For most of the last year I’ve been too preoccupied with other matters to spend much time working on the software of our small webzine, which therefore remained largedly unchanged. But I’ve now spent the last week or two cleaning up the commenting archives and also adding some powerful new features, partly inspired by suggestions from various commenters.
From the beginning I’ve always regarded the comments as an absolutely crucial element of the informational value our website offers, and with the total volume of such discussion now having passed a million comments containing close to a hundred million words, the case seems stronger than ever. For featured articles, the total size of the comment-thread almost invariably surpasses that of the piece itself, quite often by a factor of ten or more. The dispersion in the quality of comments is absolutely enormous, with participants ranging from the ignorant, fanatical, or crazy to the exceptionally erudite and persuasive; and I’m sure every single commenter strongly agrees with this characterization, though differing on exactly which is which.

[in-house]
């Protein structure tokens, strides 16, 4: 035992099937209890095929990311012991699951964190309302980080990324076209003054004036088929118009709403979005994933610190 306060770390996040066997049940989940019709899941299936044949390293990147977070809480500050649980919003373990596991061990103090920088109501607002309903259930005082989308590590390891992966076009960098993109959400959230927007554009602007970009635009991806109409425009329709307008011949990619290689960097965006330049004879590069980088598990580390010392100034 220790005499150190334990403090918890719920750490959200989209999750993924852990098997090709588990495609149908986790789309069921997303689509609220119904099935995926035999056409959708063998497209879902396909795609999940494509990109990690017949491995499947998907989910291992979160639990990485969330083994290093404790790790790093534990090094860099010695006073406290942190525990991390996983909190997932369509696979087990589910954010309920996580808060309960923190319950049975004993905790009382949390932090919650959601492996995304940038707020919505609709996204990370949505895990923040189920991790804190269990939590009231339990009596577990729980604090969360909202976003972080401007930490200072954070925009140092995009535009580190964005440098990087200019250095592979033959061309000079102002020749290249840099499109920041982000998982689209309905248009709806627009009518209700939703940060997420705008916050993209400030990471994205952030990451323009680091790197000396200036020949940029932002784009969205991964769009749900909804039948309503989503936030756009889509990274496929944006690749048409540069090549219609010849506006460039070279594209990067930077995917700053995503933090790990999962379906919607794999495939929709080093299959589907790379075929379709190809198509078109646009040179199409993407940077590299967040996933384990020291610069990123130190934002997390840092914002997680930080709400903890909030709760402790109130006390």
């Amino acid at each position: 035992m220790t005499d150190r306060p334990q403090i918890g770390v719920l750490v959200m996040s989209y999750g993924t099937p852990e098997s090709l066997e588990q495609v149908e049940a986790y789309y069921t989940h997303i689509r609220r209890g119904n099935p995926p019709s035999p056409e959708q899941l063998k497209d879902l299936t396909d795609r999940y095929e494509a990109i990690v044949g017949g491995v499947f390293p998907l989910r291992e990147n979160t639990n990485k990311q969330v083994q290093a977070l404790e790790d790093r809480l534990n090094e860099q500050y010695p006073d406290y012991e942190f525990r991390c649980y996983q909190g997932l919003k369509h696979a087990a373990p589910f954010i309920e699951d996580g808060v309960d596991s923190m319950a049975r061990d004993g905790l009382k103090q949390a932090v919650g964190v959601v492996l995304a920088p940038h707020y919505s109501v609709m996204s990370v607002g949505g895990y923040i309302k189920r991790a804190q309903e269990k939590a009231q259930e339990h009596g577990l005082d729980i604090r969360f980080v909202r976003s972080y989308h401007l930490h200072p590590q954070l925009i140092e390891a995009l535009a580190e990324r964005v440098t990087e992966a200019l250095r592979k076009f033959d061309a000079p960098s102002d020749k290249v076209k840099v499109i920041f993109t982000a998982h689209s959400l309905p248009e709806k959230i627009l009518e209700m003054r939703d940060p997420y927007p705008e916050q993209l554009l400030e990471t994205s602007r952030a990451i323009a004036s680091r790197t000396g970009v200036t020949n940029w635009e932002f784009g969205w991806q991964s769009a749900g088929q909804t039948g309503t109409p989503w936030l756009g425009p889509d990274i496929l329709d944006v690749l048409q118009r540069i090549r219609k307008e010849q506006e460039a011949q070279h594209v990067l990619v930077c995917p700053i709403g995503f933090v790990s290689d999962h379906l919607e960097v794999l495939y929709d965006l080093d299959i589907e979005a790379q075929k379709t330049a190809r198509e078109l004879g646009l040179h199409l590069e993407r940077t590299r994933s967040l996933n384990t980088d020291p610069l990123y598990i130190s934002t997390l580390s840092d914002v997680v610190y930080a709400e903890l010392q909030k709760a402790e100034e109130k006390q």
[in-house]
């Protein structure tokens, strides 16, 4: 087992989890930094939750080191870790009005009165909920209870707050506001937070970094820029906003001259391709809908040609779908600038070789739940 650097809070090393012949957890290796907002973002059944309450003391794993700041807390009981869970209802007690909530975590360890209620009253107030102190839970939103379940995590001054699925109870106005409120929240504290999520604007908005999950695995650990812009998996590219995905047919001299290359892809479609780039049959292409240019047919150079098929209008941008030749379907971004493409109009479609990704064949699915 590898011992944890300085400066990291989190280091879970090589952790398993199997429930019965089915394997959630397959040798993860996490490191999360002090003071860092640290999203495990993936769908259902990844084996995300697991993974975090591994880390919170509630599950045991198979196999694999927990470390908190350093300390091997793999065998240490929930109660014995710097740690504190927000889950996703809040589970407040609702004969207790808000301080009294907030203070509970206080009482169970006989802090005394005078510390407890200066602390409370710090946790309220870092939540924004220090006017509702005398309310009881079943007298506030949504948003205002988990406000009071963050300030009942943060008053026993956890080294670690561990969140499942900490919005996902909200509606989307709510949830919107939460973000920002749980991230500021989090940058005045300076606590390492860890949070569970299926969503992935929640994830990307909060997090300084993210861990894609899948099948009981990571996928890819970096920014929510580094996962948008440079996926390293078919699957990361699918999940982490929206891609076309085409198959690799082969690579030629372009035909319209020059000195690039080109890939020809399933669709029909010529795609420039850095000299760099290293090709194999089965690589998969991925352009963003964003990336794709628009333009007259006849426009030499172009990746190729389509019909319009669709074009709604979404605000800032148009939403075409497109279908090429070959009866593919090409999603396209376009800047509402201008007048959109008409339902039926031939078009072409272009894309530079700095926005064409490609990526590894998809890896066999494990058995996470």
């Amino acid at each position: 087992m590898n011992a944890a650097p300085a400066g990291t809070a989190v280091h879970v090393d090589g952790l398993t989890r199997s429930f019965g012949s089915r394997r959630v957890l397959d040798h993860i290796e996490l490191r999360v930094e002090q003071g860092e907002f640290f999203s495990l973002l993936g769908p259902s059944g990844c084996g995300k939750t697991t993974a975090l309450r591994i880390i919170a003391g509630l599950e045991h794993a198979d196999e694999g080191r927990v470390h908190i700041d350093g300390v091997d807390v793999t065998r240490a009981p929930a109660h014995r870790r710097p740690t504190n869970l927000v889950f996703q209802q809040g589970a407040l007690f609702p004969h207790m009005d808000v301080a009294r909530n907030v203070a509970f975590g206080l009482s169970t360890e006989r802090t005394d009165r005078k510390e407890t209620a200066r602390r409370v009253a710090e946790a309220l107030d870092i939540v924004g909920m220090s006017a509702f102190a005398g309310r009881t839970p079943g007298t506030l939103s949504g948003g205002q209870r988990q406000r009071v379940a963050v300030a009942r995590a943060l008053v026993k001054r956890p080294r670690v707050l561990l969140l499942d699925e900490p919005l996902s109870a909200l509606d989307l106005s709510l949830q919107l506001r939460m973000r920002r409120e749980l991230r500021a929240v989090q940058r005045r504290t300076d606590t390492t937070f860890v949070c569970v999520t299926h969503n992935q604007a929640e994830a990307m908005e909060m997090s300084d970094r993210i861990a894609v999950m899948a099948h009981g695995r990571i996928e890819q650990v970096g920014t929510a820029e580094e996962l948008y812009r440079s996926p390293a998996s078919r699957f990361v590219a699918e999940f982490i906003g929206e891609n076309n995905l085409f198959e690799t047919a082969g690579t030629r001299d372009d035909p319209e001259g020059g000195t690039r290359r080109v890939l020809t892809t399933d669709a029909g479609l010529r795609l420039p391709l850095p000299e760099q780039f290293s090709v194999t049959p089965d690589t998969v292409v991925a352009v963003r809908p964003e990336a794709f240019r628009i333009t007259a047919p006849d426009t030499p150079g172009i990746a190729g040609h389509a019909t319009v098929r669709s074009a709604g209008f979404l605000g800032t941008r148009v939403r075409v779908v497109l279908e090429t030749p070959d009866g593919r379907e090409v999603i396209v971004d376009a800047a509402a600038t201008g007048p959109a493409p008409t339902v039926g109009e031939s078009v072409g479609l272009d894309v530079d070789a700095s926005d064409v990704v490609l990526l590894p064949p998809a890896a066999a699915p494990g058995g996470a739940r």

Furthermore, as more and more mainstream web outlets heavily moderate or censor their comments, or add the stifling requirement of a Facebook login, our “free speech” zone of lightly moderated and pseudonymous comments on contentious issues lacking any registration requirement may represent an increasingly attractive port in the ideological storm. However the sheer volume and diversity of the opinions expressed on our website represents a challenge as well as an opportunity, with quite a number of readers expressing their increasing frustration in coping with comment-threads that can frequently grow to two hundred or more entries, many of which seem to be worthless clutter, devoid of any value.
Suggestions were made to implement a comment-voting system, but I’ve always rejected such popularity-contests, which would probably spark a further increase in ideological gang-warfare, and I was glad to see that many longtime commenters shared my doubts. Instead, I believe that some of my current software enhancements achieve many of the same benefits while avoiding the huge pitfalls.